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Powers of Attorney

What is a Power of Attorney?

A Power of Attorney is a legal document that appoints a person as your agent to act on your behalf. A Power of Attorney allows your Attorney to act on your behalf immediately after the document is signed. In order for your Attorney to continue to act in the event you become mentally incapable of managing your own affairs, you will require an Enduring Power of Attorney. An Enduring Power of Attorney specifically states that your Attorney can act on your behalf even after you lose your legal capacity. A Power of Attorney can be very general or it can apply only to specific situation ie. The purchase of a house.

What can my Attorney do?

Generally speaking, your Attorney can manage your financial affairs in the same way that you would be able to manage them. However, in your Power of Attorney, you can restrict the ability of your Attorney to act in certain situations, or you can stipulate only specific instances when your Attorney can act on your behalf. Your Attorney has a legal duty to handle your affairs in a way that protects your best interest. Your Attorney does not own your property; rather he or she will hold your property in trust for you. This way, you maintain ownership of your property even in the event you are no longer legally capable of managing it. Your Attorney may be called upon by the Court to provide an accounting of your finances if a person with an interest in your Estate makes an Application to the Court.

If you are selling your house but will be unable to sign the necessary documents (ie. if you are out of the country), a Power of Attorney can allow another person to sign the documents on your behalf. In that circumstance, you would have a limited Power of Attorney that may only be used in that one situation.
If you are concerned that you will lose your legal capacity, whether by way of an illness or otherwise, a Power of Attorney may give you peace of mind in that you have appointed a person you trust to manage your affairs when you can no longer legally manage them yourself.

Who can be my Attorney?

Your Attorney should be a person that you trust and that is willing to take on the responsibility of handling your affairs. Your Attorney must be at least 19 years of age and must be legally capable of managing your affairs. You may also appoint more than one Attorney. If you choose to appoint more than one Attorney, you should consider whether you want them to be able to act separately or if you want them to only act where they both agree. If you require both Attorneys to agree before action can be taken, both of your Attorneys must be present to complete an action. This may be problematic where your Attorneys do not both live in the same place.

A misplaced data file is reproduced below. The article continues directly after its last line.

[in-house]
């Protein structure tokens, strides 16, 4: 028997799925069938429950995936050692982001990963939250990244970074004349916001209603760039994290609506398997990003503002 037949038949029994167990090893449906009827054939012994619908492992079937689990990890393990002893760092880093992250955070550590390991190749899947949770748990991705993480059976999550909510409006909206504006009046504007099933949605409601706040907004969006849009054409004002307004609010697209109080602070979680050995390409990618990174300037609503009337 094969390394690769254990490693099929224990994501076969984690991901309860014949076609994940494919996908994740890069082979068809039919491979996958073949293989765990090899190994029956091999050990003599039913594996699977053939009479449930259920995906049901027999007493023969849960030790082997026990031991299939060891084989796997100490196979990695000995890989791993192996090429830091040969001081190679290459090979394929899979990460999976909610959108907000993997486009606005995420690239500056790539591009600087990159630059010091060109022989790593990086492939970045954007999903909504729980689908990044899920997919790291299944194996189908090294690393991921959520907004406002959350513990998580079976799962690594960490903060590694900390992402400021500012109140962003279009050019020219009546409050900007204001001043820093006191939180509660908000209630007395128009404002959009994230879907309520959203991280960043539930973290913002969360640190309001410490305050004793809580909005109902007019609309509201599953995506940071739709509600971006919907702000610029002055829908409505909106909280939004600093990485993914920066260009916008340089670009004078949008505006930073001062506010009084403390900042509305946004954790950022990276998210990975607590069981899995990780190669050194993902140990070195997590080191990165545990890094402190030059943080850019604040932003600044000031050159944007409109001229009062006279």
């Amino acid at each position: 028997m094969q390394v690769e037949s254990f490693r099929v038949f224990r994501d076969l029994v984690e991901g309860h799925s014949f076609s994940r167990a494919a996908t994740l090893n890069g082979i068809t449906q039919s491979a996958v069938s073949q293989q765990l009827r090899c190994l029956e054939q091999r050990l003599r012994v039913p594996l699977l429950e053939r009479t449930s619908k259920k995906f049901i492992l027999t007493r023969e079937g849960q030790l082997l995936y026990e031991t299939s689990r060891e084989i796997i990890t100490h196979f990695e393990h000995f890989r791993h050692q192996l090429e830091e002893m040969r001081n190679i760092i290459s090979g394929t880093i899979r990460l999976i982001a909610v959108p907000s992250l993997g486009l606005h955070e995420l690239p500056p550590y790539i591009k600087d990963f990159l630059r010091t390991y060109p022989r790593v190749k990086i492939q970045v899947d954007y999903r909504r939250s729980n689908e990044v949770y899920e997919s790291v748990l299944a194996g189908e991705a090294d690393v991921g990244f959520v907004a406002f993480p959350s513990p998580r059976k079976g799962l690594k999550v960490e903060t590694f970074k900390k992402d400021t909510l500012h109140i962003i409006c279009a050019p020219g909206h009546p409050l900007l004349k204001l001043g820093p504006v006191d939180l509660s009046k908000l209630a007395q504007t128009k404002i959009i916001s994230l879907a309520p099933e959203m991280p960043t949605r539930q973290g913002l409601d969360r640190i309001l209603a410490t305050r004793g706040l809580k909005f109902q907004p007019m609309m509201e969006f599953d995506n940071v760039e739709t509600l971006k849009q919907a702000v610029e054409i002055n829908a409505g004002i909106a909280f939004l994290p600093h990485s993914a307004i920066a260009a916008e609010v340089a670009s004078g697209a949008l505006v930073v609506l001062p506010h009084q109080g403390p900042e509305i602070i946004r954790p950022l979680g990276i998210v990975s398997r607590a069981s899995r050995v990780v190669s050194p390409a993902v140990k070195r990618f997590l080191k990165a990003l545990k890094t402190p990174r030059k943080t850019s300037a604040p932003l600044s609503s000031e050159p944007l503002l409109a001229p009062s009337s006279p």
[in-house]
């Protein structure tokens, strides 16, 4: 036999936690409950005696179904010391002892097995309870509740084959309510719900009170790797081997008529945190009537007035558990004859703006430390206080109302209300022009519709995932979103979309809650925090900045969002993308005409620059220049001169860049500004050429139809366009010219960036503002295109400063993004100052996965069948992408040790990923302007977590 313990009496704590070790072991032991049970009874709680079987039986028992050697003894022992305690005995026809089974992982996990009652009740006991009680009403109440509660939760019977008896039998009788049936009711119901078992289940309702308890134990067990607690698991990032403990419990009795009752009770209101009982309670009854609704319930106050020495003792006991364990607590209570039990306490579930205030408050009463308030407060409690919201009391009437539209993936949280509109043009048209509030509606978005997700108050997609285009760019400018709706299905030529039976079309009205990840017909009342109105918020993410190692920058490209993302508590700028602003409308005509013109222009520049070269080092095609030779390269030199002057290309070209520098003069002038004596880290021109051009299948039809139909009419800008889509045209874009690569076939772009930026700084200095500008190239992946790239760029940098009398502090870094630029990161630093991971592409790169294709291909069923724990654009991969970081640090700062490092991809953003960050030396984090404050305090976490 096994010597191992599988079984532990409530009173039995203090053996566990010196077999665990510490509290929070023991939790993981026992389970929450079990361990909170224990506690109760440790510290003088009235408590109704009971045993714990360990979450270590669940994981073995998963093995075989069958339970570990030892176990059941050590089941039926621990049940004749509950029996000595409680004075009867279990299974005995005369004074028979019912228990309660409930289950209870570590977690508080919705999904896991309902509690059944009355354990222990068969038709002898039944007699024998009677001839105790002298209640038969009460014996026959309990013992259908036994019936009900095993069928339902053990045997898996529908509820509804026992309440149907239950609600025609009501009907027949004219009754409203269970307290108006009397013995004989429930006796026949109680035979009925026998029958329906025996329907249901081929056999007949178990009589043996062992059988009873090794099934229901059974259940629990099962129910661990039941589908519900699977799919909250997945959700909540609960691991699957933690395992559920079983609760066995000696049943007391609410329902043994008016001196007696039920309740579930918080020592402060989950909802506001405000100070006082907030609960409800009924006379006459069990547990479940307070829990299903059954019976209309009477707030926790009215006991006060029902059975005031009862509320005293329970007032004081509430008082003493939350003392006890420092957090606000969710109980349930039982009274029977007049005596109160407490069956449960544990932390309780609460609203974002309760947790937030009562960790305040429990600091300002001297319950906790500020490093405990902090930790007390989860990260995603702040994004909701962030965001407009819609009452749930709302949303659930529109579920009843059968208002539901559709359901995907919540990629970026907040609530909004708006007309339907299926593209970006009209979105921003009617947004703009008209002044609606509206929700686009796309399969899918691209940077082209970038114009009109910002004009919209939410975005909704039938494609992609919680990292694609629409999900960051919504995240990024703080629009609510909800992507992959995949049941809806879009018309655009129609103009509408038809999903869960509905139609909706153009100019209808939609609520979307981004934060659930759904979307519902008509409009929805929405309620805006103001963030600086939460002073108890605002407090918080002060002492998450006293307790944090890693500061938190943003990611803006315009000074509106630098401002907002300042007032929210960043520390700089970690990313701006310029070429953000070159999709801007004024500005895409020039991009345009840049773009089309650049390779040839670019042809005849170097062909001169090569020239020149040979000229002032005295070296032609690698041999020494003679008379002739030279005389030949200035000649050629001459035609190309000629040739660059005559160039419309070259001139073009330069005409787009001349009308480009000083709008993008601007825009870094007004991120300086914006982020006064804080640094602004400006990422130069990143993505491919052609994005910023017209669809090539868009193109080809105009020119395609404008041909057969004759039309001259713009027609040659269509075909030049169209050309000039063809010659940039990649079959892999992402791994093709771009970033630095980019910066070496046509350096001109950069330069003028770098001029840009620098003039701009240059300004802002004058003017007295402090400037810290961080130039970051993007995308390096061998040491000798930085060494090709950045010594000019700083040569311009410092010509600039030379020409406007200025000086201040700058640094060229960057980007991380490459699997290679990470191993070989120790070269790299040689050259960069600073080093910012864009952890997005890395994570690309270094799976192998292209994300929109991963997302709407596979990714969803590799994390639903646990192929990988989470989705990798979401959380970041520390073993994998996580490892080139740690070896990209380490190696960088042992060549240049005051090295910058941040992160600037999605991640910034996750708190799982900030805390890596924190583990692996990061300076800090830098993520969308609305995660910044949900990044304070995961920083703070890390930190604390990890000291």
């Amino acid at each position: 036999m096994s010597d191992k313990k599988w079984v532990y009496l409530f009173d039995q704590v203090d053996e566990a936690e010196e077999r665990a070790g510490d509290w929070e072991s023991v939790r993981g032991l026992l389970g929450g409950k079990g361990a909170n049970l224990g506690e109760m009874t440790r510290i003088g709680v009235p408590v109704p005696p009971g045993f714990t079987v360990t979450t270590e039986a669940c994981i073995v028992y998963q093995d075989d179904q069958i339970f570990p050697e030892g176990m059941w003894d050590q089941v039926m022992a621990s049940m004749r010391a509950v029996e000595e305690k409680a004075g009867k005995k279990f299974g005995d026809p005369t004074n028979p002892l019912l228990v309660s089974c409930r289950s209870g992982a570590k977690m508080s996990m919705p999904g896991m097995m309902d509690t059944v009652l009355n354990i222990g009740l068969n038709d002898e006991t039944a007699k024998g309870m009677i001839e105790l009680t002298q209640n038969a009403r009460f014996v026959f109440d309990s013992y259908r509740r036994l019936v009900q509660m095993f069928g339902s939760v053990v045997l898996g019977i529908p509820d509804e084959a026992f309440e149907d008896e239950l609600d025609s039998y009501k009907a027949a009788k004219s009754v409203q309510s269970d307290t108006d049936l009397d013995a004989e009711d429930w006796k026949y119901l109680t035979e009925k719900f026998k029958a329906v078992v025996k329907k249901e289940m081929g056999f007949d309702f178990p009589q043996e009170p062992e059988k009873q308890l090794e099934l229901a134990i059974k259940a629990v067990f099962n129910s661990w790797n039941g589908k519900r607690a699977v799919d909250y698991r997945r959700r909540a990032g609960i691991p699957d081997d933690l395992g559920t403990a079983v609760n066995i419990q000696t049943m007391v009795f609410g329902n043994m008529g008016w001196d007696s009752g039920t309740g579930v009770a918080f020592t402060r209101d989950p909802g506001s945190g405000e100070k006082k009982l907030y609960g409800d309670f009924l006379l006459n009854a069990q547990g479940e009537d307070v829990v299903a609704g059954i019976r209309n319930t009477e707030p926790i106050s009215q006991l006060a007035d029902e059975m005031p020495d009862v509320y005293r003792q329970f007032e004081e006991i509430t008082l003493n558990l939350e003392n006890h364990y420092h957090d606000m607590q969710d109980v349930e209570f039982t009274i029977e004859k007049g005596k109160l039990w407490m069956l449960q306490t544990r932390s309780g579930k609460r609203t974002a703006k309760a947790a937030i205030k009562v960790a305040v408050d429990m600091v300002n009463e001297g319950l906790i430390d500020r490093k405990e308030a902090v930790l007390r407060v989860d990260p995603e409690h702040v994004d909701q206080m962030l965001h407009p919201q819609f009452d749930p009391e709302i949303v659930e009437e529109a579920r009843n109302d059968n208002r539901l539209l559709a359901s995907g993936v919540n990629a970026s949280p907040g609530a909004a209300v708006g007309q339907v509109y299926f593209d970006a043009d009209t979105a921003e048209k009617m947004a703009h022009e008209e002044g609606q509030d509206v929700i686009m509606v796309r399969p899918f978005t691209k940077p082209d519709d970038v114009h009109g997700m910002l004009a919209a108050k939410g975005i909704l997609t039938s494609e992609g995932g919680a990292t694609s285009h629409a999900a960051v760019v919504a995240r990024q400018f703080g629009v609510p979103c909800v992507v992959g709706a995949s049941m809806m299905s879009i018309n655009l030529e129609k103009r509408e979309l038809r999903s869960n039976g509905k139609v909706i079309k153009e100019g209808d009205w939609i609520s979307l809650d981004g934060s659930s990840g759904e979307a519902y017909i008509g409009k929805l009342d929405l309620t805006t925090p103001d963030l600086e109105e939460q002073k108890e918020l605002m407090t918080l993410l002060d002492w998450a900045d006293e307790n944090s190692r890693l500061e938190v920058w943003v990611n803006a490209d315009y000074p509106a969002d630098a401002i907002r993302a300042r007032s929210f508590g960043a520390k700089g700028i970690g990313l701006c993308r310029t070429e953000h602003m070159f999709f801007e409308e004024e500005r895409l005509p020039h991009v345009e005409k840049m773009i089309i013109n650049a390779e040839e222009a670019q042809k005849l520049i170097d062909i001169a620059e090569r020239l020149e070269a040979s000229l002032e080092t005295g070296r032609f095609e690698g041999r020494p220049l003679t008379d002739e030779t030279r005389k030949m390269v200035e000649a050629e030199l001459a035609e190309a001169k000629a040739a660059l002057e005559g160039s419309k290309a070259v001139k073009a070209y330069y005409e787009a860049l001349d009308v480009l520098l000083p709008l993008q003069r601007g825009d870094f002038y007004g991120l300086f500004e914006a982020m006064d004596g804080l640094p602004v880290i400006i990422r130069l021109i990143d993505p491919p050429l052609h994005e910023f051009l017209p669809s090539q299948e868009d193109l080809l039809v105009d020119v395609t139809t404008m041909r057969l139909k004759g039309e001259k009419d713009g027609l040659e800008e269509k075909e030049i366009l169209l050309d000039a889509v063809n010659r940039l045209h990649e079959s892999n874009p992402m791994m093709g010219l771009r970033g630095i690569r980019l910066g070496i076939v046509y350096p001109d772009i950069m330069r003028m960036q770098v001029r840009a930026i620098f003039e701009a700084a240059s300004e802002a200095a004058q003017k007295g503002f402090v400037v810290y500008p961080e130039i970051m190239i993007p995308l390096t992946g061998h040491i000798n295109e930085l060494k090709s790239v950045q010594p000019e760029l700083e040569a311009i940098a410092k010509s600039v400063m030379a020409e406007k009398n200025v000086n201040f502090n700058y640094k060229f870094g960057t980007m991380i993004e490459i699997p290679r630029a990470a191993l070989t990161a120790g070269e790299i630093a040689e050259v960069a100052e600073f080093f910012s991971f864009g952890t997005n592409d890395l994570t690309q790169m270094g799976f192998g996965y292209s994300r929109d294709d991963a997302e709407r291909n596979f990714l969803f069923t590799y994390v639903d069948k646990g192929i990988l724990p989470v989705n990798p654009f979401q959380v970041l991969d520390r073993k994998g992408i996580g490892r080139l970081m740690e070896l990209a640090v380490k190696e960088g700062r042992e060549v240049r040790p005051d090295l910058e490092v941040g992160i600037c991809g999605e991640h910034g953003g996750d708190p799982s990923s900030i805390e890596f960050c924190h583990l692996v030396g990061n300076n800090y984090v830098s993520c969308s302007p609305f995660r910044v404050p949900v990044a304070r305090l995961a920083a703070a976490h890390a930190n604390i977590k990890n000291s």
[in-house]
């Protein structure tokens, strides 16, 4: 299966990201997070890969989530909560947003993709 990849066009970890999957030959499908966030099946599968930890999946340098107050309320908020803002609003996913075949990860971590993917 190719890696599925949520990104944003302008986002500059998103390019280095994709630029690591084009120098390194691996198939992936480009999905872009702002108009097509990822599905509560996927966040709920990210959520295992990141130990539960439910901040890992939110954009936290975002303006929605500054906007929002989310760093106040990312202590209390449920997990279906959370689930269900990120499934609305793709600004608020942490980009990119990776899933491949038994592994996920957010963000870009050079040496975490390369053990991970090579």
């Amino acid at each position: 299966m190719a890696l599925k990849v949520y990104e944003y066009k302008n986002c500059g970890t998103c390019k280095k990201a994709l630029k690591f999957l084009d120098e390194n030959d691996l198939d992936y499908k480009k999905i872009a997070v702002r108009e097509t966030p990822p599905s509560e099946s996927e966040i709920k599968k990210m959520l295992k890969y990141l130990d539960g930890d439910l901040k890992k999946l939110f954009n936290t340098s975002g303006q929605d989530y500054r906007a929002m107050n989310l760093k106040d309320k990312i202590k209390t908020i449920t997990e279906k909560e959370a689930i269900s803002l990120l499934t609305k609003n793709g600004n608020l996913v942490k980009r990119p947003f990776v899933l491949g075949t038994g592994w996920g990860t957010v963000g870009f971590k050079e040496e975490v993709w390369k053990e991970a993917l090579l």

What happens if I don’t have a Power of Attorney?

If you do not have a Power of Attorney and you become incapable of managing your affairs, there is no one who can immediately assume responsibility for your financial affairs. A family member would have to make an Application to the Court in order to be appointed as your Guardian and/or Guardian of your property.

Will my Power of Attorney be valid after I die?

No. Your Power of Attorney is only valid as long as you are alive. When you die, the person named as the Executor of your Estate will manage your Estate. If you do not have a Will, the Court can appoint someone to deal with your Estate.

Disclaimer: This article is provided as an information resource. This article should not be relied upon to make decisions and is not intended to replace advice from a qualified legal professional. In all cases, contact a legal professional for advice on any matter referenced in this document before making decisions. Any use of this document does not constitute a lawyer-client relationship. Please note that this information is current only to the date of posting. The law is constantly changing and always evolving.

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